Licensed pesticide applicators know, and homeowners likely do not, the biology of how pesticides work and the principles of integrated pest management (IPM); the latter is a system that encourages the least harmful strategies – such as prevention; sanitation; and cultural, mechanical and biological controls – before resorting to chemicals. The professionals also learn how to keep themselves safe, avoid contamination of nearby bodies of water, and avoid killing species they don’t want to kill, such as bees.

Another thing that especially interested me are the items that seem safe to eat, such as peppermint and clove oils. Although often listed as “natural” pesticides, they can cause problems if misused. Even though the federal Environmental Protection Agency has exempted such essential oils from pesticide requirements, in Maine they remain on the state’s controlled lists.

What all of this says to me is that homeowners should consider carefully before using any pesticide. The motto for Integrated Pest Management is “Think first, spray last,” and that makes sense.

I have met and talked with people who want me to identify an insect in their garden. First, I’m not a “bug guy,” but second, they don’t bring the insect with them. When I point out how difficult identification is without the bug, they usually say, “I’ve got a bottle of stuff in my garage, I can use that and it will probably kill them.”

When I ask what’s in the bottle, sometimes they know, but usually they don’t. And I’ve never met a homeowner who knew both what was in the bottle and what the list on the label said it worked against. Sometimes, I think home gardeners should be required to take the same licensing tests that the state requires of applicators.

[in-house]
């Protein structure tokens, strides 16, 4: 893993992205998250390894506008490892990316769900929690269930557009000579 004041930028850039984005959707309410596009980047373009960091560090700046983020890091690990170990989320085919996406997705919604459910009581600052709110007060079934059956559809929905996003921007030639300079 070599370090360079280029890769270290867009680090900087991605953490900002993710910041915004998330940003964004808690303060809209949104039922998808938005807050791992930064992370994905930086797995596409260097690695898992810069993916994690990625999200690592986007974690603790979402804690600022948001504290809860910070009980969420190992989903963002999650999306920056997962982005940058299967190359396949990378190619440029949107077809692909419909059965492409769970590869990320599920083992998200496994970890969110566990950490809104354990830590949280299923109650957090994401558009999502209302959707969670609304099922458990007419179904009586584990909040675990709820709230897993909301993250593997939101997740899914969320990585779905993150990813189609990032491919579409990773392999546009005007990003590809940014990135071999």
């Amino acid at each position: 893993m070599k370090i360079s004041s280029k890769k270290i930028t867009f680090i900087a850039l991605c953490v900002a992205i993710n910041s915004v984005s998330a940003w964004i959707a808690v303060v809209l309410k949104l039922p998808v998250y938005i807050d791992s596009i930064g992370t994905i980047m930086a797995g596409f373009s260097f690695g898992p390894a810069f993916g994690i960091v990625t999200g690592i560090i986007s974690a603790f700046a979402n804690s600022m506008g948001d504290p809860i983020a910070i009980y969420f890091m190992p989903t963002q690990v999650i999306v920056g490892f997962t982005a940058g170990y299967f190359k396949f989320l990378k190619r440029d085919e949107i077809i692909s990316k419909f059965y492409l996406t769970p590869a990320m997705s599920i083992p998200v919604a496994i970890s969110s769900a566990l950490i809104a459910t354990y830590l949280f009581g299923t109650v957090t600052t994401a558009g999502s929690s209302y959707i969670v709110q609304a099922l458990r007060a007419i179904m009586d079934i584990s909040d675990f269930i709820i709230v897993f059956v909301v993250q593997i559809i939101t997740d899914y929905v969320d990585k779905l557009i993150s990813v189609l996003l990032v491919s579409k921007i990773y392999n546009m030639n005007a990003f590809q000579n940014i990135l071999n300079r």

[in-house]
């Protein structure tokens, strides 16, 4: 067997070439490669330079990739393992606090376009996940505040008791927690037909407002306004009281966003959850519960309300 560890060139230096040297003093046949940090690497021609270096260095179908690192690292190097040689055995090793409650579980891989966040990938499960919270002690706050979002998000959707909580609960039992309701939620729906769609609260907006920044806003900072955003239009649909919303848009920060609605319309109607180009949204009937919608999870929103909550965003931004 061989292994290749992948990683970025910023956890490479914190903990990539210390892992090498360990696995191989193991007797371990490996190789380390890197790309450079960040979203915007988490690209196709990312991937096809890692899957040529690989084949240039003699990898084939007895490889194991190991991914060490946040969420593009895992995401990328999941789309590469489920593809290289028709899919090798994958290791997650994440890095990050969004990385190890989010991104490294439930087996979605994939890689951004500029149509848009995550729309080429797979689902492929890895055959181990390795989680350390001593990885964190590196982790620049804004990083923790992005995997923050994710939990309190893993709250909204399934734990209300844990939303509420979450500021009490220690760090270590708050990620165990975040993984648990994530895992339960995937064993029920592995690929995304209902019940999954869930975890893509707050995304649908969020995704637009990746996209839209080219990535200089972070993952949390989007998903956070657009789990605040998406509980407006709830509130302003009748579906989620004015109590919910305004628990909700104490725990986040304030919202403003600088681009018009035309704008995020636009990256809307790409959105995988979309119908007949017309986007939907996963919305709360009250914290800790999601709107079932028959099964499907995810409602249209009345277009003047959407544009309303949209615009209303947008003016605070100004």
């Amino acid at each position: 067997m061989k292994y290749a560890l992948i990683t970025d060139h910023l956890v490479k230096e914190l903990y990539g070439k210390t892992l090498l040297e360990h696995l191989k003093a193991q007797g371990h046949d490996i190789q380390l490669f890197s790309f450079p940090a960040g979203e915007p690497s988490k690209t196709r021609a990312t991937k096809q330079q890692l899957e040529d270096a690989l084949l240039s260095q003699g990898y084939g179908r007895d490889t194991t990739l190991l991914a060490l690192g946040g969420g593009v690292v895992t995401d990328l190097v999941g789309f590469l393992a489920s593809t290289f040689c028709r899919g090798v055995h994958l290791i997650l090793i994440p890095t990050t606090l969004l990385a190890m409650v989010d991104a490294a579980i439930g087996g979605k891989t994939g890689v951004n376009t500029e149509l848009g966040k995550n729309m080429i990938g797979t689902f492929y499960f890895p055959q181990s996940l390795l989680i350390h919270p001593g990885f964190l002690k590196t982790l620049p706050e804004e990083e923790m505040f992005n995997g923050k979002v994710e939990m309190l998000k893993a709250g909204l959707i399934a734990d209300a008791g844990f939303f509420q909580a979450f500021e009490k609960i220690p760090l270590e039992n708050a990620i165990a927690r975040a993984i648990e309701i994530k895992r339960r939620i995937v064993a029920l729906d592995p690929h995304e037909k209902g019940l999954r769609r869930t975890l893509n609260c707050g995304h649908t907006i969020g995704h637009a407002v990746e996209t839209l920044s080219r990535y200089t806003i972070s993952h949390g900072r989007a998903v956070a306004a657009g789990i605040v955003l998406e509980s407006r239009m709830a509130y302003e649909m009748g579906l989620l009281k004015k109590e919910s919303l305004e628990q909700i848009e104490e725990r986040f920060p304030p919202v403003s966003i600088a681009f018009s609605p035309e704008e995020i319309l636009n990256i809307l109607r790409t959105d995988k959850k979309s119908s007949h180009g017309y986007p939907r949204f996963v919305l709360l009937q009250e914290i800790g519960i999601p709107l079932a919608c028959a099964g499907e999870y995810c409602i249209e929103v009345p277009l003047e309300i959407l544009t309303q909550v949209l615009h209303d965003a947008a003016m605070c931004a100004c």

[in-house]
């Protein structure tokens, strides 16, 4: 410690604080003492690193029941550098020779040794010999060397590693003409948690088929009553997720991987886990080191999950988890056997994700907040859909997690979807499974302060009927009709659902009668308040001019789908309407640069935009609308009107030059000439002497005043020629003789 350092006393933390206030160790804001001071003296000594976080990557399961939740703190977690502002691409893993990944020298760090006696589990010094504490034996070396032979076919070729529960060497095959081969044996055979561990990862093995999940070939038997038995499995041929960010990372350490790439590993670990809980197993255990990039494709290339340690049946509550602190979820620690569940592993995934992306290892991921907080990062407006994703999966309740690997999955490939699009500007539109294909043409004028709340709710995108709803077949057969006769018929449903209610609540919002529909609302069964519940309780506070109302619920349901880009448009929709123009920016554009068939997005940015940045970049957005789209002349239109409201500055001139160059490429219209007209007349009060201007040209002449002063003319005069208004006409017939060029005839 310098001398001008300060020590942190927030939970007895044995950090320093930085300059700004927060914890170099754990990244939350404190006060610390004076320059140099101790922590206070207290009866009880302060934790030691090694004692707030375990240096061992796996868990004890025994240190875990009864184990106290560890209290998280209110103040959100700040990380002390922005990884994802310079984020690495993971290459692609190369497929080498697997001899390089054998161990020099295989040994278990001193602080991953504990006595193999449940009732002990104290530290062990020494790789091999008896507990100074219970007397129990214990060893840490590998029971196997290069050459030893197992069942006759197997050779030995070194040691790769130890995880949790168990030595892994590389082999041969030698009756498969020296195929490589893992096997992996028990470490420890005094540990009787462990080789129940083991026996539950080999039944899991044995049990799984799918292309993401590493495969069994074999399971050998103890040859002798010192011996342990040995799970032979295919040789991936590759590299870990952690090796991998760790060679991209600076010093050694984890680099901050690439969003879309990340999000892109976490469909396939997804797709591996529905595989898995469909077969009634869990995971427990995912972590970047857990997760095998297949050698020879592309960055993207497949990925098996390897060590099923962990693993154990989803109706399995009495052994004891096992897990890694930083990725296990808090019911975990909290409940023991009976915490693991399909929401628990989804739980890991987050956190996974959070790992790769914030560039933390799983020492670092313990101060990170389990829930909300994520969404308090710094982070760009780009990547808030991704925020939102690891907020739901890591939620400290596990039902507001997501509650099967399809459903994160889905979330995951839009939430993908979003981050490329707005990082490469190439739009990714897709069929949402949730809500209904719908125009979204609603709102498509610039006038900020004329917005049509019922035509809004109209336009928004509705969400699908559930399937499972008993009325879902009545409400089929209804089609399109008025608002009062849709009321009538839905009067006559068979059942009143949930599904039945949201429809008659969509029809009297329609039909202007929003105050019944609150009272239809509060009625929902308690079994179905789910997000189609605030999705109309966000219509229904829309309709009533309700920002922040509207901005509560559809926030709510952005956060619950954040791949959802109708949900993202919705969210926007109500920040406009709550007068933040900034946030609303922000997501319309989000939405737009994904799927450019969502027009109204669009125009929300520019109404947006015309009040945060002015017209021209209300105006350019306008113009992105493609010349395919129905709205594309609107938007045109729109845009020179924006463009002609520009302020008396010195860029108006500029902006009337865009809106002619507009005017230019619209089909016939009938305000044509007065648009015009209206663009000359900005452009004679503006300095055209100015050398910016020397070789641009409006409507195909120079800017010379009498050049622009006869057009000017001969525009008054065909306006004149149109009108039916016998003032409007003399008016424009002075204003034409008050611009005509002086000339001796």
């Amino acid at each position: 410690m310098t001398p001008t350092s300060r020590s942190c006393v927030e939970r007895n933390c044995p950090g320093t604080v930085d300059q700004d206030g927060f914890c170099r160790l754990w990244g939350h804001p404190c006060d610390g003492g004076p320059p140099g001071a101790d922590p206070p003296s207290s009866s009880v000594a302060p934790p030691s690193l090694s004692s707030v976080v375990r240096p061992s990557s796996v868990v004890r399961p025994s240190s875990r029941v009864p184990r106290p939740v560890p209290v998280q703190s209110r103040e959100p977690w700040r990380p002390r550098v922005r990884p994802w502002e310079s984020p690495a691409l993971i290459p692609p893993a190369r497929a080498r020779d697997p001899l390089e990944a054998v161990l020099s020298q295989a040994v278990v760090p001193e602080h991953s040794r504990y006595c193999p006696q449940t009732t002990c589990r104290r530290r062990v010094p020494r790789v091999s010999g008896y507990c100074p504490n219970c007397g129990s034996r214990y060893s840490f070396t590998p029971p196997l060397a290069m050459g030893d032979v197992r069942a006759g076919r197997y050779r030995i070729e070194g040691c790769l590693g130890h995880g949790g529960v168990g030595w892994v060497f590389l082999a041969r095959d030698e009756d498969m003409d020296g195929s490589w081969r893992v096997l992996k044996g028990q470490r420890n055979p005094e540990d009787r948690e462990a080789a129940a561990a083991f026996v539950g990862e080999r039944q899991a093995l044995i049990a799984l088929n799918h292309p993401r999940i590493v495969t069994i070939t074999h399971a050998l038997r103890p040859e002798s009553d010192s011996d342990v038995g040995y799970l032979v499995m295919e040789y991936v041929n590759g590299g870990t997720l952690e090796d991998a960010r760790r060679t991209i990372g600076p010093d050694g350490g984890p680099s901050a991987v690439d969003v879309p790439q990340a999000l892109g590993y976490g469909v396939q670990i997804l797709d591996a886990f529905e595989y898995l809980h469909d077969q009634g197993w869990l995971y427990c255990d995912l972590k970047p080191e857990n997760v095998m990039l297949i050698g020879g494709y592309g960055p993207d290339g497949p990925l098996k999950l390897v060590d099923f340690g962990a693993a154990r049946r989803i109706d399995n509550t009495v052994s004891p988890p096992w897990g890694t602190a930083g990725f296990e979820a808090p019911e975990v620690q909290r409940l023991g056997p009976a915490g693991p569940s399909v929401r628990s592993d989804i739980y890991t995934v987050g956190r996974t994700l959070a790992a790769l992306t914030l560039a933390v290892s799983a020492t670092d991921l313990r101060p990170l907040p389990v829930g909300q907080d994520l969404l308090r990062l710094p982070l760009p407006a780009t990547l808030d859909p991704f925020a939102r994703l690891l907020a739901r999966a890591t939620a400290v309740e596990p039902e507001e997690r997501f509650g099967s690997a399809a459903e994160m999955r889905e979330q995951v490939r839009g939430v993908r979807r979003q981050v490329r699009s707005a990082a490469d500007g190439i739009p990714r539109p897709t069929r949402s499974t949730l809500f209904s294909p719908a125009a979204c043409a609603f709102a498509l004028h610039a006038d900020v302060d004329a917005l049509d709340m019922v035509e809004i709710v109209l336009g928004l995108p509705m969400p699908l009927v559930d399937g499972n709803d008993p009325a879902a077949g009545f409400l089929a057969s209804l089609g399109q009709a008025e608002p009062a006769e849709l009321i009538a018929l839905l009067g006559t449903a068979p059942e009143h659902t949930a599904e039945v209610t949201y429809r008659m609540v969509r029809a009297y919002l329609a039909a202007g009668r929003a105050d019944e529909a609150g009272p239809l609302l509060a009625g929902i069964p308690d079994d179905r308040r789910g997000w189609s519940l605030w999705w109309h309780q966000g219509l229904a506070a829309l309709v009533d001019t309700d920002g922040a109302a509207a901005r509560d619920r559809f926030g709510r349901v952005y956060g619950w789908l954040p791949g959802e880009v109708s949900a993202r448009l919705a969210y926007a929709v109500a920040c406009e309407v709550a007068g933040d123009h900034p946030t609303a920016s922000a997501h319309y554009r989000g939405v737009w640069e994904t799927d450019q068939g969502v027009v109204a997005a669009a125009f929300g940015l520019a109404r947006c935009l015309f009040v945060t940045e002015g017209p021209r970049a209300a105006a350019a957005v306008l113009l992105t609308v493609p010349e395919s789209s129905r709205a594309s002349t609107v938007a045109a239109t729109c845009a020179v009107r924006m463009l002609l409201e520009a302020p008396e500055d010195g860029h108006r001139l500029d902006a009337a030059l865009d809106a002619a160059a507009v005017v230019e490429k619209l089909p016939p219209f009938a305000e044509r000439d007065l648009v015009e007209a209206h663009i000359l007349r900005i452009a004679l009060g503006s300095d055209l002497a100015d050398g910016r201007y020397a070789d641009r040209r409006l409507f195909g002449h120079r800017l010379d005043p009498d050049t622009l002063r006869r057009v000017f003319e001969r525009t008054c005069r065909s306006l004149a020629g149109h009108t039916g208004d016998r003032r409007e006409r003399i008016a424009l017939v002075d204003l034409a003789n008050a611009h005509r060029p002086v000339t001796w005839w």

Here’s a better way: If you can dump the Japanese and/or lily leaf beetles into a jar of soapy water, you aren’t in any more risk than you would be from washing your hands – even though soap probably meets the technical definition of a pesticide. If you don’t have a 5-year-old around (they love this stuff), wear your gardening gloves to gather the bugs and use a jar from your recycling bin. Put the lid on for a day, and it should kill the bugs. Repeat daily.

Do some research to figure what is actually bothering your plants. The state has a great website, gotpests.org, that can help you identify your pest and, once you have, will tell you the least harmful ways to control it.

That’s much better than spraying with an insecticide that kills everything – including bees and other beneficial insects that you actually want in your garden.

I am repeating myself, but this bears repeating. If you do use a pesticide, remember the most important rule: Read the label and follow its instructions.

Tom Atwell has been writing the Maine Gardener column since 2004. He is a freelance writer gardening in Cape Elizabeth and can be contacted at 767-2297 or at [email protected]